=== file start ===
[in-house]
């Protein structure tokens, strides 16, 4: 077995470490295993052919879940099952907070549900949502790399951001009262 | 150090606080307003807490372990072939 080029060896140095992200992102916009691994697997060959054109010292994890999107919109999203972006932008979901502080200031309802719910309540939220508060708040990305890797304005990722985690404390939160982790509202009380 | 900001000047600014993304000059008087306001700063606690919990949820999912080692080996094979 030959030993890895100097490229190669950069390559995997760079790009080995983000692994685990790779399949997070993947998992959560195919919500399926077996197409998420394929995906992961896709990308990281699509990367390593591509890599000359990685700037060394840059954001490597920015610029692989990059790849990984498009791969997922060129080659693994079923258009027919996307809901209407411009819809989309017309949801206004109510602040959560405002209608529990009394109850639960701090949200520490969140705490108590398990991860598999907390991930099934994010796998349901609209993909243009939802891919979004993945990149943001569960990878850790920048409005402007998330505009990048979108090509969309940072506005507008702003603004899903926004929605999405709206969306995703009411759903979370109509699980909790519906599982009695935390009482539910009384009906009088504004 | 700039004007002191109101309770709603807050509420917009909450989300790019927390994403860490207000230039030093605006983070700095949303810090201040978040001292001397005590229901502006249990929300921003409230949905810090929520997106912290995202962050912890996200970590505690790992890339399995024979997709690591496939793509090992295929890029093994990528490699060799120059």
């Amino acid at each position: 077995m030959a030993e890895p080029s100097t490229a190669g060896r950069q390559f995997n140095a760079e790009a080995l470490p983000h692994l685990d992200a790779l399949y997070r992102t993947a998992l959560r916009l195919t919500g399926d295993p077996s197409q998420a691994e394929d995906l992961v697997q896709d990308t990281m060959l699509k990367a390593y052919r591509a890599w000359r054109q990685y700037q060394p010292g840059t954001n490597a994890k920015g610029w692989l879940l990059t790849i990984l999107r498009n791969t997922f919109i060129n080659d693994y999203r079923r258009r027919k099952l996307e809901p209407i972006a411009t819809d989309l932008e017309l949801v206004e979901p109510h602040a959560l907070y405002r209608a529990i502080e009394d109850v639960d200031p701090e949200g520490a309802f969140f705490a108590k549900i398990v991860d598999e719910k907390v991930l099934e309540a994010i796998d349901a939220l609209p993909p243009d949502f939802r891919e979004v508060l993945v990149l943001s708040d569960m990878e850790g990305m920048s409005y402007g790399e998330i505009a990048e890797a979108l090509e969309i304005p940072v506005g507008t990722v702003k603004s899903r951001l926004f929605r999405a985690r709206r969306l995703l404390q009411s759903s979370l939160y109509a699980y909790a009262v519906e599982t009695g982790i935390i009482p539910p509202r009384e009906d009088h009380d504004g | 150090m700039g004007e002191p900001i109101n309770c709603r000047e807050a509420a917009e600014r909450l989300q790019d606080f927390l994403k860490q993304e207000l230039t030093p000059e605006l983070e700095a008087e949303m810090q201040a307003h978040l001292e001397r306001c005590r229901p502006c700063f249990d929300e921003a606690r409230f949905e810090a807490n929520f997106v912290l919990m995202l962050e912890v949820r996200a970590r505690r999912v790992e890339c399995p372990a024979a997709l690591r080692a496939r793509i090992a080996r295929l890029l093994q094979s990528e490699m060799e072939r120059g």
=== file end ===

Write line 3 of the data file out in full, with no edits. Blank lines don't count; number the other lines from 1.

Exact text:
């Amino acid at each position: 077995m030959a030993e890895p080029s100097t490229a190669g060896r950069q390559f995997n140095a760079e790009a080995l470490p983000h692994l685990d992200a790779l399949y997070r992102t993947a998992l959560r916009l195919t919500g399926d295993p077996s197409q998420a691994e394929d995906l992961v697997q896709d990308t990281m060959l699509k990367a390593y052919r591509a890599w000359r054109q990685y700037q060394p010292g840059t954001n490597a994890k920015g610029w692989l879940l990059t790849i990984l999107r498009n791969t997922f919109i060129n080659d693994y999203r079923r258009r027919k099952l996307e809901p209407i972006a411009t819809d989309l932008e017309l949801v206004e979901p109510h602040a959560l907070y405002r209608a529990i502080e009394d109850v639960d200031p701090e949200g520490a309802f969140f705490a108590k549900i398990v991860d598999e719910k907390v991930l099934e309540a994010i796998d349901a939220l609209p993909p243009d949502f939802r891919e979004v508060l993945v990149l943001s708040d569960m990878e850790g990305m920048s409005y402007g790399e998330i505009a990048e890797a979108l090509e969309i304005p940072v506005g507008t990722v702003k603004s899903r951001l926004f929605r999405a985690r709206r969306l995703l404390q009411s759903s979370l939160y109509a699980y909790a009262v519906e599982t009695g982790i935390i009482p539910p509202r009384e009906d009088h009380d504004g | 150090m700039g004007e002191p900001i109101n309770c709603r000047e807050a509420a917009e600014r909450l989300q790019d606080f927390l994403k860490q993304e207000l230039t030093p000059e605006l983070e700095a008087e949303m810090q201040a307003h978040l001292e001397r306001c005590r229901p502006c700063f249990d929300e921003a606690r409230f949905e810090a807490n929520f997106v912290l919990m995202l962050e912890v949820r996200a970590r505690r999912v790992e890339c399995p372990a024979a997709l690591r080692a496939r793509i090992a080996r295929l890029l093994q094979s990528e490699m060799e072939r120059g």